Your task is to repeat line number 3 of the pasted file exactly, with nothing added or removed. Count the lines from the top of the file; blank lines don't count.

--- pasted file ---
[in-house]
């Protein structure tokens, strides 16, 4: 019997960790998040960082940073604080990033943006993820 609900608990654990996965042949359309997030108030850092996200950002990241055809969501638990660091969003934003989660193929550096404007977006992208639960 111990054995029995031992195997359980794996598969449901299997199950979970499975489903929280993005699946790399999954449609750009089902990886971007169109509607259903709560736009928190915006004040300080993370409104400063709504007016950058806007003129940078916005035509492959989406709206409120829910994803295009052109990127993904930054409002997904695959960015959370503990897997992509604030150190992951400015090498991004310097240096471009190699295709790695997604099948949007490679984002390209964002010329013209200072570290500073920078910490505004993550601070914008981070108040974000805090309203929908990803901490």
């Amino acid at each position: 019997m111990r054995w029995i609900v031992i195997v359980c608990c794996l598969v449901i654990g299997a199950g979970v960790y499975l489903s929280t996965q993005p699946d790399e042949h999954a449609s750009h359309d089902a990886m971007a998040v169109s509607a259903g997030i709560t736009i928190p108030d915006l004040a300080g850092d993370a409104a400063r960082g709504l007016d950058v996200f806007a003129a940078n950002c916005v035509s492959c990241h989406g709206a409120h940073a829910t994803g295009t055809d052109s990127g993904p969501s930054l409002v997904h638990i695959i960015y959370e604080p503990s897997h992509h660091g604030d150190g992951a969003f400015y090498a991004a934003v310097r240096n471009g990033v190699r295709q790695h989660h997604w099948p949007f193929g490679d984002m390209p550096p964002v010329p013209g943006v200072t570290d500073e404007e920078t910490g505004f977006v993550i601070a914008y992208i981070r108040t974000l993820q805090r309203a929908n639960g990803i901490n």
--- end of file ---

């Amino acid at each position: 019997m111990r054995w029995i609900v031992i195997v359980c608990c794996l598969v449901i654990g299997a199950g979970v960790y499975l489903s929280t996965q993005p699946d790399e042949h999954a449609s750009h359309d089902a990886m971007a998040v169109s509607a259903g997030i709560t736009i928190p108030d915006l004040a300080g850092d993370a409104a400063r960082g709504l007016d950058v996200f806007a003129a940078n950002c916005v035509s492959c990241h989406g709206a409120h940073a829910t994803g295009t055809d052109s990127g993904p969501s930054l409002v997904h638990i695959i960015y959370e604080p503990s897997h992509h660091g604030d150190g992951a969003f400015y090498a991004a934003v310097r240096n471009g990033v190699r295709q790695h989660h997604w099948p949007f193929g490679d984002m390209p550096p964002v010329p013209g943006v200072t570290d500073e404007e920078t910490g505004f977006v993550i601070a914008y992208i981070r108040t974000l993820q805090r309203a929908n639960g990803i901490n």